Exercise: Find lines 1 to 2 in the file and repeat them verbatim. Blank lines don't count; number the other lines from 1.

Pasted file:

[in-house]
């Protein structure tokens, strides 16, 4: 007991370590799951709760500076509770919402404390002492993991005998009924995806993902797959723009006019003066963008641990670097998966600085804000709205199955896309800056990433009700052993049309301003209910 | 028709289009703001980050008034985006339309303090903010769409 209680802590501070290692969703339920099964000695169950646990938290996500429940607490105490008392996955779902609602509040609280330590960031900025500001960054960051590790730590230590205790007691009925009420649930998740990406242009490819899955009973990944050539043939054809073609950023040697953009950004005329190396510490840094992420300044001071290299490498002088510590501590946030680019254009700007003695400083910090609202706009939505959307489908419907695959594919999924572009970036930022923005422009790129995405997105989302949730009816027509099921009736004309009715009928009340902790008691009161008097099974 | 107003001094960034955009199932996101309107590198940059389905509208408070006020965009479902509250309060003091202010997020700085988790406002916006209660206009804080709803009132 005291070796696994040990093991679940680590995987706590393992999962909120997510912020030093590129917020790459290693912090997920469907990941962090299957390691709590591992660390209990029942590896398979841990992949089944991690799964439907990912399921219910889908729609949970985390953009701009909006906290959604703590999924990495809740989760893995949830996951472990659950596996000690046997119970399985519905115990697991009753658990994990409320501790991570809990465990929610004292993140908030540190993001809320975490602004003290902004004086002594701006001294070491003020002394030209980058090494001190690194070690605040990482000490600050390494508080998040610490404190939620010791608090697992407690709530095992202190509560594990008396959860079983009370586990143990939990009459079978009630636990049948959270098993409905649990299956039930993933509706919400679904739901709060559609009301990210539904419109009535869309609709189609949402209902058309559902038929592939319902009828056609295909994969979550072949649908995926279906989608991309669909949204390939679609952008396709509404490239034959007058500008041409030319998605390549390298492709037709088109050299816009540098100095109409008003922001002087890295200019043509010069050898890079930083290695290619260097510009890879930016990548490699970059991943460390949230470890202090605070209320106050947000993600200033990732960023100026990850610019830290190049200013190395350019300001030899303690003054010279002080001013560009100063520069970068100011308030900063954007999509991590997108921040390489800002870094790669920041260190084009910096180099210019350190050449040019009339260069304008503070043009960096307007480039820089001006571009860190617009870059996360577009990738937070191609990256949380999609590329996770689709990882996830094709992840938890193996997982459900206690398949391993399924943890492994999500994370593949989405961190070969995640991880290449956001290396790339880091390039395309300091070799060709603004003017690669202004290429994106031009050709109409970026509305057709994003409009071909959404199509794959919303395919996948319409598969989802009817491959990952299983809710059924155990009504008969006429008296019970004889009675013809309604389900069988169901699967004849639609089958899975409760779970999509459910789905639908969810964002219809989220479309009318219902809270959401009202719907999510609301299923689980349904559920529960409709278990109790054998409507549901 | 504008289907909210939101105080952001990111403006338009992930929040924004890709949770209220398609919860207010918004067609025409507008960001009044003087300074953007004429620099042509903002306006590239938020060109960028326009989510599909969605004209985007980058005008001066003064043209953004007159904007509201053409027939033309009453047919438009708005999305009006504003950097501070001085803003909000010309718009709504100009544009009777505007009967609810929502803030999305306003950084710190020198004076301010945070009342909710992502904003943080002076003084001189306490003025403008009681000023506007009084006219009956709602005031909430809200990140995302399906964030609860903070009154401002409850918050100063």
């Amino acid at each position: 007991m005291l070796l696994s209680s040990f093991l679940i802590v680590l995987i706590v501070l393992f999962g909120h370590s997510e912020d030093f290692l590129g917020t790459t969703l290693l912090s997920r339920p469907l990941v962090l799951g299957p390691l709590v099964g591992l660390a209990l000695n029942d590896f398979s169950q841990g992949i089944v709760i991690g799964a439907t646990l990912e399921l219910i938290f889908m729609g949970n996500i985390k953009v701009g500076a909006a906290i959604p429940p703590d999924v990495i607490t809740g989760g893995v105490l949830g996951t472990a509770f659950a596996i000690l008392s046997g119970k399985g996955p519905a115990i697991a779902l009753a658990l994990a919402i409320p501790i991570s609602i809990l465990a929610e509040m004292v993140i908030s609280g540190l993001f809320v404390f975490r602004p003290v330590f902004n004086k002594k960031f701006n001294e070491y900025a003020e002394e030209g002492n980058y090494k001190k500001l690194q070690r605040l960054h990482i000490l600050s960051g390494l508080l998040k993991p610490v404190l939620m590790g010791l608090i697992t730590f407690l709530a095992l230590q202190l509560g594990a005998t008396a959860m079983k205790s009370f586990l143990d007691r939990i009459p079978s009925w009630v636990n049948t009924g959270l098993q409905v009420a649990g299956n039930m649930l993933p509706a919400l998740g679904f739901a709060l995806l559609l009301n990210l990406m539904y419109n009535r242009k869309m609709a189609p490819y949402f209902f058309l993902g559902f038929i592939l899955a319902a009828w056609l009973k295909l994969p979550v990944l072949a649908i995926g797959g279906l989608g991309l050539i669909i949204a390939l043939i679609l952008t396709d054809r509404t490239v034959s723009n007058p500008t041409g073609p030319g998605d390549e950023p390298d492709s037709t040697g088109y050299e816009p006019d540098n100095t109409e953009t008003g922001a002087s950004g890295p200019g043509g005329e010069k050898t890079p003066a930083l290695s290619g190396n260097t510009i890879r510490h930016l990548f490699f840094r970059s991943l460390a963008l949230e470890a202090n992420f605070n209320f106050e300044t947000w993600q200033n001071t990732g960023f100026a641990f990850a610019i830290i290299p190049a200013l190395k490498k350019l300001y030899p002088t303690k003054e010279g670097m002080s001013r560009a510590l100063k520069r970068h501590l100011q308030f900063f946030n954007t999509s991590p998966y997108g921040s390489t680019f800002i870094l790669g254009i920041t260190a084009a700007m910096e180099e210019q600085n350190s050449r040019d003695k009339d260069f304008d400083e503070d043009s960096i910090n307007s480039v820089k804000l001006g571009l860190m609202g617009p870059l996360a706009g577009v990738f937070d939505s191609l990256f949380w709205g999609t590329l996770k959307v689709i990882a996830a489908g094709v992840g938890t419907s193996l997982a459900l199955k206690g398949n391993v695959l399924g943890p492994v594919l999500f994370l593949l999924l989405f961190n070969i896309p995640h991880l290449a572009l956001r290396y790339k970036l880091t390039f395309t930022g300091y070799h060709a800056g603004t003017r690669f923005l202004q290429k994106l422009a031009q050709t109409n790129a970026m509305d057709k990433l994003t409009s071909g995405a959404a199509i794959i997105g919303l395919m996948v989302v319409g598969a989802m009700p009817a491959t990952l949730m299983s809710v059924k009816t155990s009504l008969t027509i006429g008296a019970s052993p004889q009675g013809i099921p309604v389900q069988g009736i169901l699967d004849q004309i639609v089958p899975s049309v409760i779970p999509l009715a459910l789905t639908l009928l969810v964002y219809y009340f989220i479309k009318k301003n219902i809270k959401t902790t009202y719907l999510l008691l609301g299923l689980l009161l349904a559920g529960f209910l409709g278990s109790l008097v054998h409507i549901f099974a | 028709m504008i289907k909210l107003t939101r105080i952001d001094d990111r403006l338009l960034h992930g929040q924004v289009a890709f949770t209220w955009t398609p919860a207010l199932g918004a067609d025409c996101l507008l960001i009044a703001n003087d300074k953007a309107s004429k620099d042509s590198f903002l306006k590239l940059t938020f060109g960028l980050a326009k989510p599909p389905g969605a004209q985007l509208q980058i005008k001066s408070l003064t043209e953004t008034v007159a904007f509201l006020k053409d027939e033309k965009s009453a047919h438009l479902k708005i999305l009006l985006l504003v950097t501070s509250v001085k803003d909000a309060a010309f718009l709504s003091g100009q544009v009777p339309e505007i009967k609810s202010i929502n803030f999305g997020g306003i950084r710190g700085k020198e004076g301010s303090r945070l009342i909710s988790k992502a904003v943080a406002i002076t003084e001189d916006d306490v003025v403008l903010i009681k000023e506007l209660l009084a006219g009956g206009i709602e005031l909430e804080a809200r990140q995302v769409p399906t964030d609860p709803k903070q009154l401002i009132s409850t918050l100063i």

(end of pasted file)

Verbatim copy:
[in-house]
């Protein structure tokens, strides 16, 4: 007991370590799951709760500076509770919402404390002492993991005998009924995806993902797959723009006019003066963008641990670097998966600085804000709205199955896309800056990433009700052993049309301003209910 | 028709289009703001980050008034985006339309303090903010769409 209680802590501070290692969703339920099964000695169950646990938290996500429940607490105490008392996955779902609602509040609280330590960031900025500001960054960051590790730590230590205790007691009925009420649930998740990406242009490819899955009973990944050539043939054809073609950023040697953009950004005329190396510490840094992420300044001071290299490498002088510590501590946030680019254009700007003695400083910090609202706009939505959307489908419907695959594919999924572009970036930022923005422009790129995405997105989302949730009816027509099921009736004309009715009928009340902790008691009161008097099974 | 107003001094960034955009199932996101309107590198940059389905509208408070006020965009479902509250309060003091202010997020700085988790406002916006209660206009804080709803009132 005291070796696994040990093991679940680590995987706590393992999962909120997510912020030093590129917020790459290693912090997920469907990941962090299957390691709590591992660390209990029942590896398979841990992949089944991690799964439907990912399921219910889908729609949970985390953009701009909006906290959604703590999924990495809740989760893995949830996951472990659950596996000690046997119970399985519905115990697991009753658990994990409320501790991570809990465990929610004292993140908030540190993001809320975490602004003290902004004086002594701006001294070491003020002394030209980058090494001190690194070690605040990482000490600050390494508080998040610490404190939620010791608090697992407690709530095992202190509560594990008396959860079983009370586990143990939990009459079978009630636990049948959270098993409905649990299956039930993933509706919400679904739901709060559609009301990210539904419109009535869309609709189609949402209902058309559902038929592939319902009828056609295909994969979550072949649908995926279906989608991309669909949204390939679609952008396709509404490239034959007058500008041409030319998605390549390298492709037709088109050299816009540098100095109409008003922001002087890295200019043509010069050898890079930083290695290619260097510009890879930016990548490699970059991943460390949230470890202090605070209320106050947000993600200033990732960023100026990850610019830290190049200013190395350019300001030899303690003054010279002080001013560009100063520069970068100011308030900063954007999509991590997108921040390489800002870094790669920041260190084009910096180099210019350190050449040019009339260069304008503070043009960096307007480039820089001006571009860190617009870059996360577009990738937070191609990256949380999609590329996770689709990882996830094709992840938890193996997982459900206690398949391993399924943890492994999500994370593949989405961190070969995640991880290449956001290396790339880091390039395309300091070799060709603004003017690669202004290429994106031009050709109409970026509305057709994003409009071909959404199509794959919303395919996948319409598969989802009817491959990952299983809710059924155990009504008969006429008296019970004889009675013809309604389900069988169901699967004849639609089958899975409760779970999509459910789905639908969810964002219809989220479309009318219902809270959401009202719907999510609301299923689980349904559920529960409709278990109790054998409507549901 | 504008289907909210939101105080952001990111403006338009992930929040924004890709949770209220398609919860207010918004067609025409507008960001009044003087300074953007004429620099042509903002306006590239938020060109960028326009989510599909969605004209985007980058005008001066003064043209953004007159904007509201053409027939033309009453047919438009708005999305009006504003950097501070001085803003909000010309718009709504100009544009009777505007009967609810929502803030999305306003950084710190020198004076301010945070009342909710992502904003943080002076003084001189306490003025403008009681000023506007009084006219009956709602005031909430809200990140995302399906964030609860903070009154401002409850918050100063």